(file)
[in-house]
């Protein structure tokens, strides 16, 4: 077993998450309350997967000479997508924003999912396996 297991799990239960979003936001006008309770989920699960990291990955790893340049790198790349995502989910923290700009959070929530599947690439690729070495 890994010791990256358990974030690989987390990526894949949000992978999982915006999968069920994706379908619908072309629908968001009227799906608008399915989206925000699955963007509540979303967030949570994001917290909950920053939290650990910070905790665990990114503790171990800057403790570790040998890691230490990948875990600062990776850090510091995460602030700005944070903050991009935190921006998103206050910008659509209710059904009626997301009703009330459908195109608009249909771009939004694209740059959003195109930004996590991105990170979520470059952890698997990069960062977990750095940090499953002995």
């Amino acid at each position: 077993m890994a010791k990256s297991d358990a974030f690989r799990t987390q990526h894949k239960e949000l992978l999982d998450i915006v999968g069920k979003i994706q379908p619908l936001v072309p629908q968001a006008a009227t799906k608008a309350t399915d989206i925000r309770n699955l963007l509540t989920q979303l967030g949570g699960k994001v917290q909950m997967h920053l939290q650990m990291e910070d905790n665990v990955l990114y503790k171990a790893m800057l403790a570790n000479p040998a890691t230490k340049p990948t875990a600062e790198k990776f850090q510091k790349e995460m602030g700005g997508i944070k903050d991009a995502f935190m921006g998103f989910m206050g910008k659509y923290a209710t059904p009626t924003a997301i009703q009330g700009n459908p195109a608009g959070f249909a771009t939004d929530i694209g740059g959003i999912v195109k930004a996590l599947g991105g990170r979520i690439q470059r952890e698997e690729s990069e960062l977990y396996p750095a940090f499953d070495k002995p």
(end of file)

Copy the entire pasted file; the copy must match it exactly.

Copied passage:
[in-house]
């Protein structure tokens, strides 16, 4: 077993998450309350997967000479997508924003999912396996 297991799990239960979003936001006008309770989920699960990291990955790893340049790198790349995502989910923290700009959070929530599947690439690729070495 890994010791990256358990974030690989987390990526894949949000992978999982915006999968069920994706379908619908072309629908968001009227799906608008399915989206925000699955963007509540979303967030949570994001917290909950920053939290650990910070905790665990990114503790171990800057403790570790040998890691230490990948875990600062990776850090510091995460602030700005944070903050991009935190921006998103206050910008659509209710059904009626997301009703009330459908195109608009249909771009939004694209740059959003195109930004996590991105990170979520470059952890698997990069960062977990750095940090499953002995």
């Amino acid at each position: 077993m890994a010791k990256s297991d358990a974030f690989r799990t987390q990526h894949k239960e949000l992978l999982d998450i915006v999968g069920k979003i994706q379908p619908l936001v072309p629908q968001a006008a009227t799906k608008a309350t399915d989206i925000r309770n699955l963007l509540t989920q979303l967030g949570g699960k994001v917290q909950m997967h920053l939290q650990m990291e910070d905790n665990v990955l990114y503790k171990a790893m800057l403790a570790n000479p040998a890691t230490k340049p990948t875990a600062e790198k990776f850090q510091k790349e995460m602030g700005g997508i944070k903050d991009a995502f935190m921006g998103f989910m206050g910008k659509y923290a209710t059904p009626t924003a997301i009703q009330g700009n459908p195109a608009g959070f249909a771009t939004d929530i694209g740059g959003i999912v195109k930004a996590l599947g991105g990170r979520i690439q470059r952890e698997e690729s990069e960062l977990y396996p750095a940090f499953d070495k002995p």